Poor study habits don't hurt high school grade point averages
Tuesday, January 28, 2003
Although American freshmen arrived at college last fall with the worst study habits in 15 years, it didn't hurt their high school grade point averages, according to an annual study based on a survey of the first-year students.
The study, released Monday, found only 33.4 percent of college freshmen reported spending six hours per week or more studying or doing homework during their senior year in high school. It was the lowest percentage since the survey question was first posed by the Higher Education Research Institute at the University of California, Los Angeles in 1987.
Still, more than 45 percent of freshmen said they managed to graduate high school with an "A" average. Alexander Astin, who started the survey in 1966, attributed the high grade point averages to a single factor.
"The best interpretation we can make is that grade inflation has been increasing because of all the pressure on teachers from students and parents to help them become more competitive for college," said Astin.
"Each year we think it can't inflate anymore. And then it does again. The C-grade is almost a thing of the past." Last year, 44.1 percent of respondents reported carrying an "A" average in high school.
Freshman Abby Shutter learned almost immediately that her relatively lax high school study habits wouldn't cut it at the University of Delaware.
"I took a lot of advanced placement courses in high school and I thought I was prepared for college. I didn't know how difficult it was going to be," she said. "Not only do you have to focus on the tests, but every project is more important than high school."
The number of "distractions" -- such as parties -- in college make hitting the books in college even more difficult, Shutter said.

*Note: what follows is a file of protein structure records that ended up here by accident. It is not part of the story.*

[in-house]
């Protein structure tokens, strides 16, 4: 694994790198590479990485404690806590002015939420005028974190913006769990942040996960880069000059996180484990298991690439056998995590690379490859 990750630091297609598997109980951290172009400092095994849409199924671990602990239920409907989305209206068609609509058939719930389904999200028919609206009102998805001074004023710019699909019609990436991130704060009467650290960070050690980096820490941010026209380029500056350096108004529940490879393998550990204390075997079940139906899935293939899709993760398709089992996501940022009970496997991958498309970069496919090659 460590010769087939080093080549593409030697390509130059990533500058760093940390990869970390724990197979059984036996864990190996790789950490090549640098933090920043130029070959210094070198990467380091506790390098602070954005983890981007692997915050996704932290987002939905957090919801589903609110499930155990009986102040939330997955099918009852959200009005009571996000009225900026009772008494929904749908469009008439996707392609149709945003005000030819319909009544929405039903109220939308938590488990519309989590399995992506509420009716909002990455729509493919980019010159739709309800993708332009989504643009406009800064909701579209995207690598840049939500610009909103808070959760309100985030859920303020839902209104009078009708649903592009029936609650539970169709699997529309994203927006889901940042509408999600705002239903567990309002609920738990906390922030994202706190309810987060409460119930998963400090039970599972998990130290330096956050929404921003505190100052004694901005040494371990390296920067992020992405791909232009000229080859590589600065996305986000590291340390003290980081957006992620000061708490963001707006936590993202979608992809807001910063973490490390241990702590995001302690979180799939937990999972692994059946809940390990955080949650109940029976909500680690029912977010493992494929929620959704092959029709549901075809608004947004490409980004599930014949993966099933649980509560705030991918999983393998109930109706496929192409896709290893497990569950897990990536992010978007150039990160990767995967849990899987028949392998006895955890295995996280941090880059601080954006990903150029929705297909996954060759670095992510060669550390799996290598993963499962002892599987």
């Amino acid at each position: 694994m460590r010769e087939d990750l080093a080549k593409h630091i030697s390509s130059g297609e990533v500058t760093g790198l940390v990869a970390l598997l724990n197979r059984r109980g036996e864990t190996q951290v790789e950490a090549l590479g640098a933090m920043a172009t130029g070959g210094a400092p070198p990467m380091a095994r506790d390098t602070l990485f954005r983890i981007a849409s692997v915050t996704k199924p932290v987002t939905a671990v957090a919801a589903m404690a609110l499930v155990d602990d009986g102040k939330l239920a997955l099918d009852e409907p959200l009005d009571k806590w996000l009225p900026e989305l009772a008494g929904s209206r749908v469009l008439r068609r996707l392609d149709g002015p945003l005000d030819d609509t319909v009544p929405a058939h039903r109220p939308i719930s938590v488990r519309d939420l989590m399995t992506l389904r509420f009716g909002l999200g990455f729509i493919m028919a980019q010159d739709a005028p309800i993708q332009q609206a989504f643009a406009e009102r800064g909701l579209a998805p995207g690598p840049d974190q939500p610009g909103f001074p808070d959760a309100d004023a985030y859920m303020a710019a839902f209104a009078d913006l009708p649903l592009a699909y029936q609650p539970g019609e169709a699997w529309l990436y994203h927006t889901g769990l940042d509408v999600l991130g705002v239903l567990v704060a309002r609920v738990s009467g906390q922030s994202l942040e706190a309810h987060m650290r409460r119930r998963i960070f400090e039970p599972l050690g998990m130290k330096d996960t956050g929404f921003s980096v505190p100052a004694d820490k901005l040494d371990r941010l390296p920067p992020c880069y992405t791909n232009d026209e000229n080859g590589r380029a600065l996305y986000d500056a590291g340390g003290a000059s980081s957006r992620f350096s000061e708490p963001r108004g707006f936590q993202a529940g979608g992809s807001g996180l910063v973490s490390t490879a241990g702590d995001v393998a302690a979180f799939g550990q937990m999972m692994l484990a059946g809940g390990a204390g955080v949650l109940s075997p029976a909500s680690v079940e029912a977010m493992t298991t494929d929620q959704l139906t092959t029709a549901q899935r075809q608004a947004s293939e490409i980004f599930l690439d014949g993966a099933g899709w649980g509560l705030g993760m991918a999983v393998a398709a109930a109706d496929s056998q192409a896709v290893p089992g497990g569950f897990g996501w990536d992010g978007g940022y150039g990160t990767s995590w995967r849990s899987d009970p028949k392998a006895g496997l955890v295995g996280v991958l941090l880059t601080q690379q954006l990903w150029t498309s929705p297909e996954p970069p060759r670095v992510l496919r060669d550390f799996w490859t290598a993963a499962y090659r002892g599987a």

According to the survey, however, Shutter's class doesn't drink anywhere near as much as its predecessors.
The study said an all-time low of 46.5 percent of freshmen -- compared to a high of 73.7 percent in 1982 -- reported drinking beer either frequently or occasionally over the past 12 months. Furthermore, 35.8 percent of freshmen said they don't attend a single party during a typical week.
With the decline in partying has come increased focus on politics -- at least for now. "We don't know whether it's a 9-11 blip or part of a trend," Astin said.
Among freshmen entering college in 2001, 31.4 percent said they kept abreast of political affairs. In 2002, the number increased to 32.9 percent as the first class of freshmen entered school following the terrorist attacks.
The all-time low in political interest, 28.1 percent, was recorded in 2000 and the all-time high, 60.3 percent, in 1966.
The report, conducted with the American Council on Education, was based on responses from 282,549 students at 437 public and private colleges and universities to a written survey. A total of 1.2 million students are currently enrolled in four-year schools.